In complex surgical cases, planning ahead could mean the difference between success and failure. A recent study in Neuromodulation utilized 3D models as a way of allowing surgeons to practice on a patient with a previously untreated spinal condition.
The patient featured in the study could not receive neuromodulation—or an altering of nerve activity through targeted delivery of a stimulus to specific sites in the body—due to complications with his spinal anatomy. Without intrathecal access or an epidural, previous attempts at neuromodulation had failed. To navigate the patient’s unique spinal anatomy, clinicians used 3D printing to print a model of the his lower spine to improve the planning of the procedure and increase the odds of success.
With the opportunity to plan ahead and test different routes of access through the lower spine with the 3D model, clinicians successfully inserted a catheter into the patient and completed neuromodulation.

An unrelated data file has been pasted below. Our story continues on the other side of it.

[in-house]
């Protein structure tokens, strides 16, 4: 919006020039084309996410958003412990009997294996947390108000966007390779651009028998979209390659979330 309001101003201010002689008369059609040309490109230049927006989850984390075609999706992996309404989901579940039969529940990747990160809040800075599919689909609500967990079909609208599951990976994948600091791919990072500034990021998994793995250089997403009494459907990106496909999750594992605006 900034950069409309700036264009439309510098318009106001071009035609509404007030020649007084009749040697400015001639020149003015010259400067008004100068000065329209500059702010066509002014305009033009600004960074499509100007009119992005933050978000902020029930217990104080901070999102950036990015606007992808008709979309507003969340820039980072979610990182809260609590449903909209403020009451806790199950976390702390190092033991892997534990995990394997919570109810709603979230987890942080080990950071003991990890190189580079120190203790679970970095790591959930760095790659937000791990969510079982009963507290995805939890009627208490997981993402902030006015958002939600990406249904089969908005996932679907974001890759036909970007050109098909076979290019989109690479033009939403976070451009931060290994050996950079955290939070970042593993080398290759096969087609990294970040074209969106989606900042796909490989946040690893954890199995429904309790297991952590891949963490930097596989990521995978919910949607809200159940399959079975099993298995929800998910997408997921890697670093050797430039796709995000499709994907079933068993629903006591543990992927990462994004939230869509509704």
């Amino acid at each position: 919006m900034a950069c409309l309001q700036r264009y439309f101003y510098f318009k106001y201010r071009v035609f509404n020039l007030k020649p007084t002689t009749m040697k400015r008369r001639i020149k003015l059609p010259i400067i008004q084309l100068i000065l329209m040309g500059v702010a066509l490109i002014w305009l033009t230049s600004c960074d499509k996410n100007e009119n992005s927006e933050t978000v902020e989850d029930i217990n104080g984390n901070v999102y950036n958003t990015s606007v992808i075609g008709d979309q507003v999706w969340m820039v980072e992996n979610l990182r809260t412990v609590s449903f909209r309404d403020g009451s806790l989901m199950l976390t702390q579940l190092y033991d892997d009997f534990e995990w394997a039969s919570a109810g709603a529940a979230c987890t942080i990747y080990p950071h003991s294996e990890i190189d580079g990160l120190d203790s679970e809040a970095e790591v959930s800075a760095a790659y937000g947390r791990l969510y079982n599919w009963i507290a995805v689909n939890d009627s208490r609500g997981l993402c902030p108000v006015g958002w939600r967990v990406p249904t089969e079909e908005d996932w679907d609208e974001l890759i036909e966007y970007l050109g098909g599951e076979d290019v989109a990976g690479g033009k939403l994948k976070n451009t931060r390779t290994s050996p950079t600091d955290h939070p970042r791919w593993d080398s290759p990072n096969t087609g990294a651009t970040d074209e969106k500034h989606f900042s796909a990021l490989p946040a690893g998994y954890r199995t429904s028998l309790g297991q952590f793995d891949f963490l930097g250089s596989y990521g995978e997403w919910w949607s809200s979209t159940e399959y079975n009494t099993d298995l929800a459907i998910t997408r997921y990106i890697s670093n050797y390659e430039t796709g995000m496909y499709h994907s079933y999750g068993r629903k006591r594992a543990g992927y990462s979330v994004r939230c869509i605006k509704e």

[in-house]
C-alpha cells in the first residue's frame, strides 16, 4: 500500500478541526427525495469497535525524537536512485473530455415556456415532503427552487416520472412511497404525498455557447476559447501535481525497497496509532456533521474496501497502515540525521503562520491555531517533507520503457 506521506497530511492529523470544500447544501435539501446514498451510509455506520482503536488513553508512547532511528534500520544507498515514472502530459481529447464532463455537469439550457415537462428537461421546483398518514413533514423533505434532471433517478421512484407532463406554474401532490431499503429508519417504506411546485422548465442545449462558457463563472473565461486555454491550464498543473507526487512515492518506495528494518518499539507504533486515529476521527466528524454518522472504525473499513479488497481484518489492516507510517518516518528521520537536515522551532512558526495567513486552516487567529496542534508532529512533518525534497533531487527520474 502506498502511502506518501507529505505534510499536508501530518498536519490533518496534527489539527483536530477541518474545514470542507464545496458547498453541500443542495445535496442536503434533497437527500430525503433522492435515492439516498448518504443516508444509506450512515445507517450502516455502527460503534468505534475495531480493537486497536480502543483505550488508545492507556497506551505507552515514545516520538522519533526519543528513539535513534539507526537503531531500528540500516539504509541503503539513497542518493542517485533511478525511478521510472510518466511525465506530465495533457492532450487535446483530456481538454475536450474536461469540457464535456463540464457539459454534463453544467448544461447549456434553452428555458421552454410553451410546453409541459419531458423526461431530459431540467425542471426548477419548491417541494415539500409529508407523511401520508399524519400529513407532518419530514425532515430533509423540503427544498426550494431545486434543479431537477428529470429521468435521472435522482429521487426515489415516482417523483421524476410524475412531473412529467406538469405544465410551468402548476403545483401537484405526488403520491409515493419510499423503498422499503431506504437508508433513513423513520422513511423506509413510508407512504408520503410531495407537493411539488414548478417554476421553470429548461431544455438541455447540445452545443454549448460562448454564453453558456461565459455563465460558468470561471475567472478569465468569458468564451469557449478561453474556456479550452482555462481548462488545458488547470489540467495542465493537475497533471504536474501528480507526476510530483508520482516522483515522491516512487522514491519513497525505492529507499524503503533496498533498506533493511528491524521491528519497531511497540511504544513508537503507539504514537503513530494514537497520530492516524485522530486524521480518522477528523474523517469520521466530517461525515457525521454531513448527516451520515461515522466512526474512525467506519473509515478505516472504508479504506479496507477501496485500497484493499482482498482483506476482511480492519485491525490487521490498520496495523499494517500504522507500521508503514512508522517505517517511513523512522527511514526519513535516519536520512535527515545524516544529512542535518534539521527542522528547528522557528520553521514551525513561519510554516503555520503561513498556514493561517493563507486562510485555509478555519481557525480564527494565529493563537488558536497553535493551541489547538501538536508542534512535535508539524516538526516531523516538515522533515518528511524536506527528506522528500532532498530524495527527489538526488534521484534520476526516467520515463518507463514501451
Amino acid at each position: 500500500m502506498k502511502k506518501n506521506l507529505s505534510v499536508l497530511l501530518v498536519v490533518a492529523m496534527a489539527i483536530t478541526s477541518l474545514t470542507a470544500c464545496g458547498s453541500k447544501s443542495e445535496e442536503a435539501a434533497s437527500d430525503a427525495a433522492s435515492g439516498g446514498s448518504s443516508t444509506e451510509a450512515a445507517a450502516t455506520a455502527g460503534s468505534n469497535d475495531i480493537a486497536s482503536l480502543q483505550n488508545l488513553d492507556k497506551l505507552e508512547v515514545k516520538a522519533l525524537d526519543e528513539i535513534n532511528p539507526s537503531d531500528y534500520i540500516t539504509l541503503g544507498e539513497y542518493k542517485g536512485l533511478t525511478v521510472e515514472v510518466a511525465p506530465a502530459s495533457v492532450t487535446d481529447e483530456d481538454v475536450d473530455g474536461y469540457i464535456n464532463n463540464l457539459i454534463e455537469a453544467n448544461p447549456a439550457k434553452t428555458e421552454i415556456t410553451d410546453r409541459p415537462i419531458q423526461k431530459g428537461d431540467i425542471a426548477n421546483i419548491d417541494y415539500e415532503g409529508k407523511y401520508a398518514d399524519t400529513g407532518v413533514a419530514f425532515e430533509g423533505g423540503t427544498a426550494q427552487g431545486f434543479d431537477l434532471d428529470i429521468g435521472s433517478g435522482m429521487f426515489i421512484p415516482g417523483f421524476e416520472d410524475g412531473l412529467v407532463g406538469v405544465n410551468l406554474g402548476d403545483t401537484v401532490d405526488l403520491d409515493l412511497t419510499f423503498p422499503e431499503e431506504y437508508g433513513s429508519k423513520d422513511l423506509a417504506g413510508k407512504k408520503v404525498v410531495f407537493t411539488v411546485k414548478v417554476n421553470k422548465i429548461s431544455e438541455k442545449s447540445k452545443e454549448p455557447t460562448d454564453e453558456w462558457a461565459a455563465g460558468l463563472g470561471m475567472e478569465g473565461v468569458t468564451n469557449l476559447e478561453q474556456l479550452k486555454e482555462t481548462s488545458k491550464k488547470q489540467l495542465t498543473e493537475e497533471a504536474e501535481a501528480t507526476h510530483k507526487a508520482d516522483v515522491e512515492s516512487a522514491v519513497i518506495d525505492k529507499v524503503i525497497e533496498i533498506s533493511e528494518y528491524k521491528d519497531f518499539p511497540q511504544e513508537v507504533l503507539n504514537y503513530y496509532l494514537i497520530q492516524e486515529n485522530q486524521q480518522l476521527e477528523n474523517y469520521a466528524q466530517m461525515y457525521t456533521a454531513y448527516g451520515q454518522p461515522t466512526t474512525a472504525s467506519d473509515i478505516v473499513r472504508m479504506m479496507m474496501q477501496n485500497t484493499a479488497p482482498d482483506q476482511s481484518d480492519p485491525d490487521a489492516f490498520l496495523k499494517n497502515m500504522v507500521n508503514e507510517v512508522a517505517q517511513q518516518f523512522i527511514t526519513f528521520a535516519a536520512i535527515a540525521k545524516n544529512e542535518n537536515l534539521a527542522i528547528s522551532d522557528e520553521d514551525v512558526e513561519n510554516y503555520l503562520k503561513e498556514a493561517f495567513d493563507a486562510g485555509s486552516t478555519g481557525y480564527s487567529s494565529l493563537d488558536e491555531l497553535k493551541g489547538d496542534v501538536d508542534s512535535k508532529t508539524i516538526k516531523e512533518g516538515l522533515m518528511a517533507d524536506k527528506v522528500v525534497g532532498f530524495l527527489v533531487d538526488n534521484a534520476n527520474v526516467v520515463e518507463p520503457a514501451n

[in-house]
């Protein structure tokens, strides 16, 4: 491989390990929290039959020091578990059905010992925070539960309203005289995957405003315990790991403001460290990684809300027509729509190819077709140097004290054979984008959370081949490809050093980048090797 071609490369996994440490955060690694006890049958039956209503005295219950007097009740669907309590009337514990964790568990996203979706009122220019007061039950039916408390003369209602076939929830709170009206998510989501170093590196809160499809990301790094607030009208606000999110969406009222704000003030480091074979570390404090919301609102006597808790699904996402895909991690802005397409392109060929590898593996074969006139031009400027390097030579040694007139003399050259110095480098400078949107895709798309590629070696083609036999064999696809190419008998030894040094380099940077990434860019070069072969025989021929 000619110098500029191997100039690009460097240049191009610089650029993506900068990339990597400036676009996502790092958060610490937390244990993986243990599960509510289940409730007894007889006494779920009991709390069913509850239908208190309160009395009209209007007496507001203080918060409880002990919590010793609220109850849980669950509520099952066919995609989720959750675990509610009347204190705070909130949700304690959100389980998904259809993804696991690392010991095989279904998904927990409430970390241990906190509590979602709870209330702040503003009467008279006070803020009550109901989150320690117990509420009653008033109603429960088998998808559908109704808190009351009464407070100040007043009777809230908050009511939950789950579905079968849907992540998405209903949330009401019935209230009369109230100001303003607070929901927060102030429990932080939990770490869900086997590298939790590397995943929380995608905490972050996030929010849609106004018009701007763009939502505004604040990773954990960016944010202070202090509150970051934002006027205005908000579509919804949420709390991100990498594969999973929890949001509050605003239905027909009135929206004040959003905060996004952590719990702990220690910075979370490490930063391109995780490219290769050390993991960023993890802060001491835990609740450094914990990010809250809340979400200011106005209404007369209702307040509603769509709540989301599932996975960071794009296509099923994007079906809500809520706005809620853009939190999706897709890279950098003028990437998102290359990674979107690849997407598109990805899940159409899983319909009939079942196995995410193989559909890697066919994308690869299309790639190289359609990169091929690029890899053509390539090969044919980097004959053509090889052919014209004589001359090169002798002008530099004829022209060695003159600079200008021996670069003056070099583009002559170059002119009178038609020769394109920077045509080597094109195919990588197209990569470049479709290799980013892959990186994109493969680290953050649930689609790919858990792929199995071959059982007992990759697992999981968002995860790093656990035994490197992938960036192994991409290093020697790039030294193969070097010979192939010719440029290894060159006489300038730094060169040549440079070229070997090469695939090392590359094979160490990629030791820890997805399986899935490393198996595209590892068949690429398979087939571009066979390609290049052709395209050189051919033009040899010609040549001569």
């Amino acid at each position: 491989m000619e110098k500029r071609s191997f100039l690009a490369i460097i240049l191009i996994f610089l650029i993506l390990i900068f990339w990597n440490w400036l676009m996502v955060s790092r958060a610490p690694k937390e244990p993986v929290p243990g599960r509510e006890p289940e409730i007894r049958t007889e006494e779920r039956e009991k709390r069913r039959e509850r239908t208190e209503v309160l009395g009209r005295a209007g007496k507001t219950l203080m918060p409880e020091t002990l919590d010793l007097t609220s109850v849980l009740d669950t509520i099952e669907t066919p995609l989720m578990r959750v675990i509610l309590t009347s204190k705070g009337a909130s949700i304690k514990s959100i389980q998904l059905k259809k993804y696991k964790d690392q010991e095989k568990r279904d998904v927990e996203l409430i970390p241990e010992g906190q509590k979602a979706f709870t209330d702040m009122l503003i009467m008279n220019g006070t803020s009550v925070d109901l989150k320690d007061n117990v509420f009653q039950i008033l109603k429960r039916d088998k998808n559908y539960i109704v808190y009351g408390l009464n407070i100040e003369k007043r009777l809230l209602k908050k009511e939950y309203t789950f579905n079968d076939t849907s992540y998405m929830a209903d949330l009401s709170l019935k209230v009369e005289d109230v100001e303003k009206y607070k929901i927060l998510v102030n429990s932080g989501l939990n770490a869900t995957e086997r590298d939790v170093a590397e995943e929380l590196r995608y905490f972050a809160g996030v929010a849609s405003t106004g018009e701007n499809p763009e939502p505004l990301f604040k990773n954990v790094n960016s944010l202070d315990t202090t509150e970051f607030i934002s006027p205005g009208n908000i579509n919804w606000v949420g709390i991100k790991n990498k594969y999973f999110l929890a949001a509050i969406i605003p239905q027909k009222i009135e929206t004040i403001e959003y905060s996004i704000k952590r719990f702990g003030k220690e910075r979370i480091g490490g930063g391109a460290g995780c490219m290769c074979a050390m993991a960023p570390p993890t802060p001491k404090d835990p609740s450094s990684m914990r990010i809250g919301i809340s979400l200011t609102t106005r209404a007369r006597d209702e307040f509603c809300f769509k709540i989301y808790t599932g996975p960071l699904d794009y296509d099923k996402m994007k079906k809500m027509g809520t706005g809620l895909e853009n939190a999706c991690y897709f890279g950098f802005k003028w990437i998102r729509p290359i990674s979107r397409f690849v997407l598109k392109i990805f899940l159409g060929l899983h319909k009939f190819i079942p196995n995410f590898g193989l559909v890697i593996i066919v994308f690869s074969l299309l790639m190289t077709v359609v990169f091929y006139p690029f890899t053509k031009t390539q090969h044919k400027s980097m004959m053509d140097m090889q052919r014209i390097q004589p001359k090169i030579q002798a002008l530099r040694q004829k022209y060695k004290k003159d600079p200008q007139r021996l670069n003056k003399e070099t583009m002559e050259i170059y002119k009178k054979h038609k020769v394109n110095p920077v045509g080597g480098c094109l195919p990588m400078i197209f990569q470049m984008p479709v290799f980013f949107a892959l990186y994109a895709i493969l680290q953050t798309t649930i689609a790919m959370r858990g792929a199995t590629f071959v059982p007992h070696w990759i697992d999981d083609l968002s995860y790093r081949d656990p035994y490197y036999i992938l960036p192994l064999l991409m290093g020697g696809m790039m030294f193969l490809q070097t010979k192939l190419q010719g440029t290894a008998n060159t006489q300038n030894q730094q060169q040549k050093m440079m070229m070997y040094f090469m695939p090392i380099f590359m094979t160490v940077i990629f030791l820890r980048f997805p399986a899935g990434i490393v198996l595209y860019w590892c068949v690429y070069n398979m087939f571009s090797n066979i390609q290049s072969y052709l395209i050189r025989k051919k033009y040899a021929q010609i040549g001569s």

“Neuromodulation techniques can provide the optimal analgesic techniques for individual patients,” wrote first author Murray G. Taverner MBBS, of Monash University, and colleagues. “At times these can fail due to lack of access to the site for intervention, in this case epidural access. 3D printing may provide additional information to improve the likelihood of access when anatomy is distorted and standard approaches prove difficult.”